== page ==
Gold futures climbed higher Tuesday, marking a second consecutive session gain for December, as lower bond yields and murmurs of a new virus relief package in the U.S. combined to provide some support for bullion. A dip in bond yields and the growing expectation of fresh virus relief in the U.S. kept prices afloat. February gold rose $8.90, or 0.5%, to settle at $1,874.90 an ounce. [A Digital Dollar & Precious Metals: Can They Coexist?]
Prices started to gain traction after a revision of Q3 productivity costs data came in at 4.6%, down from 4.9%. Technical analysts indicate that gold has drifted above a key level at $1,850, which had formerly been viewed as a first layer of support before it puked to its five month low, and is now seen as the resistance level.
“Bullion staged a heroic comeback lately to cross back above the crucial $1850 zone, capitalizing on a combination of falling real interest rates and a softer US dollar,” wrote Marios Hadjikyriacos, analyst at XM. Gold prices dropped through the floor in late November as the development of a successful vaccine undermined the case for metals as a safe haven. Meanwhile, virus hospitalizations in the U.S. reached a new record high Monday.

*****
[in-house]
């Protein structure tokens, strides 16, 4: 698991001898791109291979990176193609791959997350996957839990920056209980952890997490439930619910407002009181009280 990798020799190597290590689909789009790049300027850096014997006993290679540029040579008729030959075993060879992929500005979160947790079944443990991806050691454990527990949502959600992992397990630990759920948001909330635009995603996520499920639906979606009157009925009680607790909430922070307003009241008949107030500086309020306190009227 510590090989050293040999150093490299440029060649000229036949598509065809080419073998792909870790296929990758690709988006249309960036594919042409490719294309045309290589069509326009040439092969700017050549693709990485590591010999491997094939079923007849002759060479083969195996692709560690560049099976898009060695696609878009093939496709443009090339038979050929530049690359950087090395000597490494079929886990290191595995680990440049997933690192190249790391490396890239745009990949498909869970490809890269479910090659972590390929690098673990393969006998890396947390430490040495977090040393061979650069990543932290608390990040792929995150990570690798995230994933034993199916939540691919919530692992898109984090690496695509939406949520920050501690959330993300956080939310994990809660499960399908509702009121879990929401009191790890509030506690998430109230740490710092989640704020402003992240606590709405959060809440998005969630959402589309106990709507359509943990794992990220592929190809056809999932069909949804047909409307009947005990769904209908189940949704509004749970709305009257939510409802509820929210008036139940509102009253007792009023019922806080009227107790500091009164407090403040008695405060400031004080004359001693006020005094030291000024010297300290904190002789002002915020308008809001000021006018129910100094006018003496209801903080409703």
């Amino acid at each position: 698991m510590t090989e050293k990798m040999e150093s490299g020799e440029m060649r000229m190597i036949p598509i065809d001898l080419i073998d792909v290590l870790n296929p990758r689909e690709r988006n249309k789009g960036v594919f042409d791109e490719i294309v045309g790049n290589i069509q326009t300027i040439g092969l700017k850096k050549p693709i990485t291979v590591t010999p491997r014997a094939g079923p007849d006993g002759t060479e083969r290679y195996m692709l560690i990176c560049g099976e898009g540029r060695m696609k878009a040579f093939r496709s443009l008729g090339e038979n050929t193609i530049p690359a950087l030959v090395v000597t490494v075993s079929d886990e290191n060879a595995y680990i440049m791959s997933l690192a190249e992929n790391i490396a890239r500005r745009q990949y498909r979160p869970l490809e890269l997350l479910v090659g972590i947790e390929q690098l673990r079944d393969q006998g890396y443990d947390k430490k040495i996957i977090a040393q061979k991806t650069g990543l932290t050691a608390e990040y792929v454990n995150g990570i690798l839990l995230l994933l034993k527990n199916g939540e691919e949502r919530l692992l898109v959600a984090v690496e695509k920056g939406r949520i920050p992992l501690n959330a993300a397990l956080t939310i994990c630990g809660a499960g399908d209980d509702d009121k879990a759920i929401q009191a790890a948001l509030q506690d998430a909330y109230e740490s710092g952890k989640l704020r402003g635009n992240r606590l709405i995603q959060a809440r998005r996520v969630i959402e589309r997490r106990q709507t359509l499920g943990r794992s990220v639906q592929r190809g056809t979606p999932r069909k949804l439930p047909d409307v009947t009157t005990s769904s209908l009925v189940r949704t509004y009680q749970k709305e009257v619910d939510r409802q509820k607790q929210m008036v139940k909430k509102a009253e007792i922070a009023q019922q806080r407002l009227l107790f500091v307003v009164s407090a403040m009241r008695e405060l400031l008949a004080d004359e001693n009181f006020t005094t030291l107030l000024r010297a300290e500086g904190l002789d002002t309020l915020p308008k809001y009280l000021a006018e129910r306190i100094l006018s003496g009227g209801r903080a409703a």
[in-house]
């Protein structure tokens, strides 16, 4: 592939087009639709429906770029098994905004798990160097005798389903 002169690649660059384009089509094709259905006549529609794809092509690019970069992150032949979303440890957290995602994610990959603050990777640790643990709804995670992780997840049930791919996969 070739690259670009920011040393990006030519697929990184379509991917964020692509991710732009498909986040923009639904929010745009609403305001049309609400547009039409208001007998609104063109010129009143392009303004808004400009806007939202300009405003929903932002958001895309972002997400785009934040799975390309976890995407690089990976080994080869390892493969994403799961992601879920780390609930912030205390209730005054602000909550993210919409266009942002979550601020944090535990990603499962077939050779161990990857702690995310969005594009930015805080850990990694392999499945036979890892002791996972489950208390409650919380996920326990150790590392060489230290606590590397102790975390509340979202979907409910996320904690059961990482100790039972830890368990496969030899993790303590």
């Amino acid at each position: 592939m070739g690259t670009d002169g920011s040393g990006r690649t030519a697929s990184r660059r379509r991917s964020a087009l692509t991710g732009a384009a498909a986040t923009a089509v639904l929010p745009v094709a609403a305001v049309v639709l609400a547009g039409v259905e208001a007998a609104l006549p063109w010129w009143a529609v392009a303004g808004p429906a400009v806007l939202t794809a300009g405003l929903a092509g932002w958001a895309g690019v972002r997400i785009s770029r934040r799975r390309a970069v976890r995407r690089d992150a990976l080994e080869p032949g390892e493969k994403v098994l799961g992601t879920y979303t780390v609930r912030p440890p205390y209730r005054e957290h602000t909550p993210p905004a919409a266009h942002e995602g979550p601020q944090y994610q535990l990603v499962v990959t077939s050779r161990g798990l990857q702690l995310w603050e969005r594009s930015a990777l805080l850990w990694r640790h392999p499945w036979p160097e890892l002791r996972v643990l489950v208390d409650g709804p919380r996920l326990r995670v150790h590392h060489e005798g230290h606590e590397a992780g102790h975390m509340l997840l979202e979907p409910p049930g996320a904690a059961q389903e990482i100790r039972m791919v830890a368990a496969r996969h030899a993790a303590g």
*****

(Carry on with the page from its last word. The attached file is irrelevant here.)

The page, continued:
Short-term volatility is somewhat expected, but the long-term fundamentals of what drives gold higher, economic uncertainty and the fear of inflation, remain in place and will likely increase over time. President-elect Joe Biden is also expected to lead to increased gold prices in the future.
The election outcome—or lack thereof—has buttressed financial markets, which is initially a negative for gold. However, it doesn’t change the likelihood that more stimulus, low interest rates, a weakening U.S. dollar and out-of-control debt ratios aren’t going away anytime soon. Biden is expected to offer more stimulus and oversee massive budget and trade deficits, “both of which will accelerate the reasons for owning gold,” he says. Prices for the metal should “trend positive” throughout Biden’s presidency.